Chapter 2 explores the technological changes that enabled Eusebius to design his tabular Apparatus. The author moves beyond the impact of the codex and proposes an innovative comparison of the Canon Tables with other paratextual ‘mapping’ tools. The Apparatus, Coogan claims, is the first referencing system for the Fourfold Gospel allowing the reader to navigate the Gospel narrative while making use of it. By contrast to other prefatory columnar texts used to present technical texts such as translations, Origen’s Hexapla, or Ptolemy’s Handy Tables, the user of the Canons needs both the text and its paratext (p. 54). Thus, pinakes, a scholastic tool used for learning, epitomizing, or cataloguing, becomes eventually embedded in and entangled with the narrative of the Fourfold Gospel (p. 56).

Chapter 3 focuses on Gospel writing. In this very exciting chapter that drives home the first aim of the book, Coogan explores Eusebius’ achievement not as a scholarly tool but as a literary achievement. Eusebius is part of the same tradition of rewriting the Gospel(s) that begins with Mark: for example, Matthew and Luke expand on Mark; Tatian weaves passages from the Four Gospels into a seamless whole; by contrast, Marcion excels in contracting narratives; and yet, differently, Ammonius reassembles Gospel material in a columnar format to stress continuities. Eusebius adapted and adopted some of these approaches, such as expansion, resequencing, and negotiating plurality, while simultaneously creating a new system for reconfiguring the Fourfold Gospel and providing new readings and narrative sequences, without even distorting the flow of the narrative – if seen through the lense of formalism, Eusebius kept both the fabula (story elements) and its sujhet (sequencing), intact.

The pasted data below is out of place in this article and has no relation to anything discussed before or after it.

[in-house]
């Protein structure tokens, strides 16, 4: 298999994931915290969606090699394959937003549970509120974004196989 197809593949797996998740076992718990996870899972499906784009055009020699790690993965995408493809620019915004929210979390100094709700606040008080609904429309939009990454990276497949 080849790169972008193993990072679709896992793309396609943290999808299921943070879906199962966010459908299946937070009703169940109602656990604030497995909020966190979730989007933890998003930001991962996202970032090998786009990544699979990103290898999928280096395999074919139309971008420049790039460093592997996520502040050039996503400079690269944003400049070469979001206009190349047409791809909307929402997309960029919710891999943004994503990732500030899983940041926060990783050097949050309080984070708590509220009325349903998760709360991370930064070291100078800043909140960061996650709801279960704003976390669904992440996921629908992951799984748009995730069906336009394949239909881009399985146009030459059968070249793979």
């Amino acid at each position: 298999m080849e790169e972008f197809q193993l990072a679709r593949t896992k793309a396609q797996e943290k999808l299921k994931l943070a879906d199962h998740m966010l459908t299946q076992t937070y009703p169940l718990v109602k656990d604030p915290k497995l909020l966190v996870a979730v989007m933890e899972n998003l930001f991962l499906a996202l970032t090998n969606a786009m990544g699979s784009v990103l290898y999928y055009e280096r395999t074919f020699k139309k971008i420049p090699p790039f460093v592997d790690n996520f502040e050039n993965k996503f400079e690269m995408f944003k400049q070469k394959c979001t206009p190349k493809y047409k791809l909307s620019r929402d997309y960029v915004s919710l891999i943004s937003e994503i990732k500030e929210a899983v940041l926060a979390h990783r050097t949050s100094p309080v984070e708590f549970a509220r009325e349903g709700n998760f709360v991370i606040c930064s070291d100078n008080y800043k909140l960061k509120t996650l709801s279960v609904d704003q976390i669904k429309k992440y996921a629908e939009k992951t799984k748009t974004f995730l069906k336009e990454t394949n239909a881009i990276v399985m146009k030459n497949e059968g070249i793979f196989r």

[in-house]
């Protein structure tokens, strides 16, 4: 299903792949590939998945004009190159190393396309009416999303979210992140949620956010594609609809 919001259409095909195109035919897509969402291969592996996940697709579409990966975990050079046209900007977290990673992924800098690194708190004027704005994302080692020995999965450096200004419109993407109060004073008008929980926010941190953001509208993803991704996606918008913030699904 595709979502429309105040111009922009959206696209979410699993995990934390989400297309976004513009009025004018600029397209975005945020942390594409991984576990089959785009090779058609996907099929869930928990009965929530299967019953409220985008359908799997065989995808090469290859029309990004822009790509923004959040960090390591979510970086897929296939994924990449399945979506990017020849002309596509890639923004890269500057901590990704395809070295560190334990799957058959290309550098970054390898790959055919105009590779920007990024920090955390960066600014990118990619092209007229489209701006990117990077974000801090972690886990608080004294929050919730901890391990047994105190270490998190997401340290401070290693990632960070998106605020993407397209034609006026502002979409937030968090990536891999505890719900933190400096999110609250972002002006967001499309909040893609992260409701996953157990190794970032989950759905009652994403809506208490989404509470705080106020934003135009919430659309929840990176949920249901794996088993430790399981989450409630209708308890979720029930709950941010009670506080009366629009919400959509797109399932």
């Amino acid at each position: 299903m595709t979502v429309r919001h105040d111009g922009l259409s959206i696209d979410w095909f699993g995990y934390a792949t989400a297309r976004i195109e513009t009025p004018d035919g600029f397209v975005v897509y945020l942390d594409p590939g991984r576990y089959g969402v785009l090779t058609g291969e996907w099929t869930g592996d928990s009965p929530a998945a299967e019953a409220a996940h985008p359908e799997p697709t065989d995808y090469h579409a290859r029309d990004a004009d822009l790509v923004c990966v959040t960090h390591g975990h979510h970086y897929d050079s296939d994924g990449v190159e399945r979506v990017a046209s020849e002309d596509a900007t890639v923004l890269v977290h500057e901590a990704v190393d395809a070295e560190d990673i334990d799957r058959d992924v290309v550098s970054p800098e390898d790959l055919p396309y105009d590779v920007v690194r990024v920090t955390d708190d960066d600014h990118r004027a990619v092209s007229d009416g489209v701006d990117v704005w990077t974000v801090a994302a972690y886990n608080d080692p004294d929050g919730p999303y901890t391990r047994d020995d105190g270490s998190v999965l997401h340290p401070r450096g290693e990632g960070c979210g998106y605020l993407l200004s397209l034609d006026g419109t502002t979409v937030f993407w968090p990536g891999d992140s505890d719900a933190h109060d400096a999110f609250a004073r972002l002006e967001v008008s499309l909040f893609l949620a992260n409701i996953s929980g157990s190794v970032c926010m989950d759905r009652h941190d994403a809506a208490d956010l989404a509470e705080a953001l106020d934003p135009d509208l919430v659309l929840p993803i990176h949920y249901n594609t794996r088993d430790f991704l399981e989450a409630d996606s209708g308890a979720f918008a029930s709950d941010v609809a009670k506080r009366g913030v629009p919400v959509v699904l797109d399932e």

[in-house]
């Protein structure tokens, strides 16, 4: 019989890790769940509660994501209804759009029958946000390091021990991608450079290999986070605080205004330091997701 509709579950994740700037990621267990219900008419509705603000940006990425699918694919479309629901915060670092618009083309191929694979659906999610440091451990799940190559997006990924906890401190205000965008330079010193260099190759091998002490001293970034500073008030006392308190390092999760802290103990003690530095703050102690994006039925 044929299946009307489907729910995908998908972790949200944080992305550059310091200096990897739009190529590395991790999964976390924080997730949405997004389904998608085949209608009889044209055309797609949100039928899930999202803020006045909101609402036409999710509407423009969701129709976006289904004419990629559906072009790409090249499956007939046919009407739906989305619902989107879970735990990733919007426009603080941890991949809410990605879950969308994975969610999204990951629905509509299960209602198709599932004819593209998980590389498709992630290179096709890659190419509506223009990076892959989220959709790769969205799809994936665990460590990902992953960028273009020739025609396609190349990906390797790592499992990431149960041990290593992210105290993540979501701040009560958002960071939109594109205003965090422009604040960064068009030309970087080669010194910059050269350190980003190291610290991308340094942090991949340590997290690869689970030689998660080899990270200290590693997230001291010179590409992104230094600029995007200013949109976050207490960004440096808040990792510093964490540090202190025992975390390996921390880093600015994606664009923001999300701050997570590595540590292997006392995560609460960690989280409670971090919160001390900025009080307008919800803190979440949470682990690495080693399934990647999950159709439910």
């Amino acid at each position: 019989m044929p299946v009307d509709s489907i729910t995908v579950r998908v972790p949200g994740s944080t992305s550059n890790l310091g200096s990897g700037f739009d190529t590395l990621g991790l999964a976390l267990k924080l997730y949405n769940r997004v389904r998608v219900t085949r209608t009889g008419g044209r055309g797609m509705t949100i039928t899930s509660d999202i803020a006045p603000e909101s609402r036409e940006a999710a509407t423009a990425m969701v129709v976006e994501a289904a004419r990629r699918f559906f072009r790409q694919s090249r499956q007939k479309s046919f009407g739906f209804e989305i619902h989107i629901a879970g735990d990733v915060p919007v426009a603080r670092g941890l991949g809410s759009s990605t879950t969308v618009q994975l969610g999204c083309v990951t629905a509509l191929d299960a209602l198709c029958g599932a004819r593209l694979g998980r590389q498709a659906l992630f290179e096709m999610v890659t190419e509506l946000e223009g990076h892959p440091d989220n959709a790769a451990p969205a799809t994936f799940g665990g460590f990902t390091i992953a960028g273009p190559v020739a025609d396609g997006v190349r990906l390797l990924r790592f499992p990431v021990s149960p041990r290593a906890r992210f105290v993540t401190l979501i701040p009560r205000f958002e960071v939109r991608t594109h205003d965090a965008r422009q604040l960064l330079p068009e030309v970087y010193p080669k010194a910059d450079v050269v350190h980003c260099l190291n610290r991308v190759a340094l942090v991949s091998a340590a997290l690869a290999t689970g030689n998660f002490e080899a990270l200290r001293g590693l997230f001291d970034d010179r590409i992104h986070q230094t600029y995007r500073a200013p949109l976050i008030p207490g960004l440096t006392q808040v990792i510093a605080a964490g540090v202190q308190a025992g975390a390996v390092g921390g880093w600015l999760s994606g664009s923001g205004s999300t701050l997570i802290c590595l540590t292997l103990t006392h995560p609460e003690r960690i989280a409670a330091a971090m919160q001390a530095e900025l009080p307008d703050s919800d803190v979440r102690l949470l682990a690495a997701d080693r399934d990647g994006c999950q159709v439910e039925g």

Chapter 4 illustrates the uses of the Eusebian Apparatus as a reference and literary text. Eusebius was aware of the similarities and the differences in the Fourfold Gospels as highlighted in the programmatic Letter to Carpianus. To stress the narrative’s unity, Eusebius used multiple juxtapositions of passages that modern readers may have found divergent. Elsewhere, Eusebius collects similar passages; like Crawford (pp. 109, 112-113), Coogan (p. 113) discusses as a key example the divergent genealogy of Jesus and observes (p. 121) that the differences are often downplayed for the sake of similarity. Some arguments, though, are less persuasive: for example, this reviewer may disagree regarding Eusebius’ tendency to juxtapose different parables under canon X (p. 108) as problematic. For the sake of the reliability of the Gospel message, Jesus could not have pronounced entirely different parables, but ones at least presented as similar. This reviewer may have also wished for less case-study and a more in-depth analysis of the Canons, but also acknowledges the difficulties arising from the open-ended nature of the Apparatus and the complex relationships between the references.